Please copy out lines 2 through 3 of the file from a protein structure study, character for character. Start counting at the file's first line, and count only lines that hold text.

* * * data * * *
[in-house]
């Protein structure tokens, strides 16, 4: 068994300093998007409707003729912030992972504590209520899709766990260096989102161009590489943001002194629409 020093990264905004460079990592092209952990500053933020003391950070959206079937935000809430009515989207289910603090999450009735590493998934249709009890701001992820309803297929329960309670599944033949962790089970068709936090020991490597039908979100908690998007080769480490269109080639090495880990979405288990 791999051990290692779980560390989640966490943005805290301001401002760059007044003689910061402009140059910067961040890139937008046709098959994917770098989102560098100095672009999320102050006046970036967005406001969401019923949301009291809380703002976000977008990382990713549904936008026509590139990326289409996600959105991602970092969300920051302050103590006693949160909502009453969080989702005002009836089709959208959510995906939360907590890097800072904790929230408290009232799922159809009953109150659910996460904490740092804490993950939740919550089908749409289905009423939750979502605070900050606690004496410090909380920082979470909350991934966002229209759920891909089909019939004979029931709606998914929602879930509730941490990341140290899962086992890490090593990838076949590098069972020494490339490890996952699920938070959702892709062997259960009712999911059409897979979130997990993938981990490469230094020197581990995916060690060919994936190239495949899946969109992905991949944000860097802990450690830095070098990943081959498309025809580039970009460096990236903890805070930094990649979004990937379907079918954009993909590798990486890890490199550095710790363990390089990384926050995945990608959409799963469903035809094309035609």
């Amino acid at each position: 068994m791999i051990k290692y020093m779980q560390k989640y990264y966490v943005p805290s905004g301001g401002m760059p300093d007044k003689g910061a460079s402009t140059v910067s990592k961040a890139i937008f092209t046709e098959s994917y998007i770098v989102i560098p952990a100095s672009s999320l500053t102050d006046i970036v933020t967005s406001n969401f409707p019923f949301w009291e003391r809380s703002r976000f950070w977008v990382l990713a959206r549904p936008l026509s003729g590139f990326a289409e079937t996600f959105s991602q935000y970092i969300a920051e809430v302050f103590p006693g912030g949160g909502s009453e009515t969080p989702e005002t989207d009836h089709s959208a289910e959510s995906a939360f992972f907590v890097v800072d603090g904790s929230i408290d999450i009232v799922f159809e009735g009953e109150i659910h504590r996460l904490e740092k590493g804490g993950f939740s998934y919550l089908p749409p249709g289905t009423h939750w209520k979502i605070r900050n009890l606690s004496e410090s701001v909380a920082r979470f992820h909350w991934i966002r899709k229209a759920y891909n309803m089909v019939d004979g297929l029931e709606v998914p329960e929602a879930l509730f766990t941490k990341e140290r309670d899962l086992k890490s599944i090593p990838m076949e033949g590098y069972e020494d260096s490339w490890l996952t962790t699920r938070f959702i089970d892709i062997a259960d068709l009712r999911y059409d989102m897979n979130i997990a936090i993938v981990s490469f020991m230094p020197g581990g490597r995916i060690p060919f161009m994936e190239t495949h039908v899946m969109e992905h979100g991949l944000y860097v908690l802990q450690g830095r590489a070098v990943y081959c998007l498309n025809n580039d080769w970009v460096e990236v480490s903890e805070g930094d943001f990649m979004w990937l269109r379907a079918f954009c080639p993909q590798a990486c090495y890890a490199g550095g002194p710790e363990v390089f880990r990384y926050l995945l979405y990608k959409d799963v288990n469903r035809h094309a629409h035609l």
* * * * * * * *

């Protein structure tokens, strides 16, 4: 068994300093998007409707003729912030992972504590209520899709766990260096989102161009590489943001002194629409 020093990264905004460079990592092209952990500053933020003391950070959206079937935000809430009515989207289910603090999450009735590493998934249709009890701001992820309803297929329960309670599944033949962790089970068709936090020991490597039908979100908690998007080769480490269109080639090495880990979405288990 791999051990290692779980560390989640966490943005805290301001401002760059007044003689910061402009140059910067961040890139937008046709098959994917770098989102560098100095672009999320102050006046970036967005406001969401019923949301009291809380703002976000977008990382990713549904936008026509590139990326289409996600959105991602970092969300920051302050103590006693949160909502009453969080989702005002009836089709959208959510995906939360907590890097800072904790929230408290009232799922159809009953109150659910996460904490740092804490993950939740919550089908749409289905009423939750979502605070900050606690004496410090909380920082979470909350991934966002229209759920891909089909019939004979029931709606998914929602879930509730941490990341140290899962086992890490090593990838076949590098069972020494490339490890996952699920938070959702892709062997259960009712999911059409897979979130997990993938981990490469230094020197581990995916060690060919994936190239495949899946969109992905991949944000860097802990450690830095070098990943081959498309025809580039970009460096990236903890805070930094990649979004990937379907079918954009993909590798990486890890490199550095710790363990390089990384926050995945990608959409799963469903035809094309035609």
């Amino acid at each position: 068994m791999i051990k290692y020093m779980q560390k989640y990264y966490v943005p805290s905004g301001g401002m760059p300093d007044k003689g910061a460079s402009t140059v910067s990592k961040a890139i937008f092209t046709e098959s994917y998007i770098v989102i560098p952990a100095s672009s999320l500053t102050d006046i970036v933020t967005s406001n969401f409707p019923f949301w009291e003391r809380s703002r976000f950070w977008v990382l990713a959206r549904p936008l026509s003729g590139f990326a289409e079937t996600f959105s991602q935000y970092i969300a920051e809430v302050f103590p006693g912030g949160g909502s009453e009515t969080p989702e005002t989207d009836h089709s959208a289910e959510s995906a939360f992972f907590v890097v800072d603090g904790s929230i408290d999450i009232v799922f159809e009735g009953e109150i659910h504590r996460l904490e740092k590493g804490g993950f939740s998934y919550l089908p749409p249709g289905t009423h939750w209520k979502i605070r900050n009890l606690s004496e410090s701001v909380a920082r979470f992820h909350w991934i966002r899709k229209a759920y891909n309803m089909v019939d004979g297929l029931e709606v998914p329960e929602a879930l509730f766990t941490k990341e140290r309670d899962l086992k890490s599944i090593p990838m076949e033949g590098y069972e020494d260096s490339w490890l996952t962790t699920r938070f959702i089970d892709i062997a259960d068709l009712r999911y059409d989102m897979n979130i997990a936090i993938v981990s490469f020991m230094p020197g581990g490597r995916i060690p060919f161009m994936e190239t495949h039908v899946m969109e992905h979100g991949l944000y860097v908690l802990q450690g830095r590489a070098v990943y081959c998007l498309n025809n580039d080769w970009v460096e990236v480490s903890e805070g930094d943001f990649m979004w990937l269109r379907a079918f954009c080639p993909q590798a990486c090495y890890a490199g550095g002194p710790e363990v390089f880990r990384y926050l995945l979405y990608k959409d799963v288990n469903r035809h094309a629409h035609l």